OKEECHOBEE — The County Coalition for the Responsible Management of Lake Okeechobee, the St. Lucie and Caloosahatchee Estuaries and the Lake Worth Lagoon now includes 10 counties as voting members.
At the Feb. 7 meeting, Charlotte County officially joined the group, represented by Commissioner Ken Dougherty, a retired civil engineer who has a lot of experience in water resources.
The 16 counties in the South Florida Water Management District are eligible to participate in the coalition. Voting members pay dues to fund the administrative costs.
Voting members of the coalition also include Glades, Hendry, Highlands, Lee, Martin, Okeechobee, Osceola, Palm Beach and St. Lucie counties.
At the meeting, many commissioners shared good news about their counties.
Hendry County Commissioner Karson Turner said he is excited that the Four Corners Watershed Ecological Restoration Project was awarded at $4.2 million grant.
“The project has been on the books, ready to be built for 25 plus years,” he said.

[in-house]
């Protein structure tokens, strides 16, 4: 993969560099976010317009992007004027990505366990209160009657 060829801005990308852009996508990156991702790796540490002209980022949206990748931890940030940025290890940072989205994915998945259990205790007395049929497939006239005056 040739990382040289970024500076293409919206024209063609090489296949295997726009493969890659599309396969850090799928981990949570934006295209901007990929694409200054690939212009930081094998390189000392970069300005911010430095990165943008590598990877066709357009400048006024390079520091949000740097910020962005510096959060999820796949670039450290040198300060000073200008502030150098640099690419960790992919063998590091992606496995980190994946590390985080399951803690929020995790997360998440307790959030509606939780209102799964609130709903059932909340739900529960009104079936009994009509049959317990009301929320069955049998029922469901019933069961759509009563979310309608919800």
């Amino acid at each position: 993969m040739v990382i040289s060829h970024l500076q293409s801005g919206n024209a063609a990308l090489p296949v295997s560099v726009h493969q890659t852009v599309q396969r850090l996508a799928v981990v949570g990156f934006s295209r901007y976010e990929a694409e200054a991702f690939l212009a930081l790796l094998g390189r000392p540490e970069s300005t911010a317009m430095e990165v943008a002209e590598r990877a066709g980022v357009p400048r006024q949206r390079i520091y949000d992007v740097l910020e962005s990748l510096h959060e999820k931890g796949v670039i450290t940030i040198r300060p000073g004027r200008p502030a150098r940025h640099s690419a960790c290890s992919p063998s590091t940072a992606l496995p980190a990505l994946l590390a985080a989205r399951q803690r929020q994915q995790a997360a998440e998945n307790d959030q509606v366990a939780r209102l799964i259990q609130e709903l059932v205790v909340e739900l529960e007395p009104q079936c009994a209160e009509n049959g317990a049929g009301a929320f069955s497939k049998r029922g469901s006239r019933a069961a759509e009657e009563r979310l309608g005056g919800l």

This drainage project was designed to provide both additional storage and conveyance for storm water to the Caloosahatchee River during large storm events and to improve water quality.
“The Bass Pro project is still alive, in the permitting stage,” said Okeechobee County Commissioner David Hazellief. “We are doing everything we can to assist them.”
Osceola County Commissioner Cheryl Grieb said the Shingle Creek basin study is out to bid. She said they also want to do more stormwater treatment projects.
“While we may have had overall less rainfall, it seems like we have had more intense storms, have more problems with flooding,” she explained.
“We need to have adequate stormwater storage and treatment.”
She said both the Florida House and the Florida Senate are considering legislation that would move the oversight for septic tanks from the Department of Health to the Department of Environmental Protection.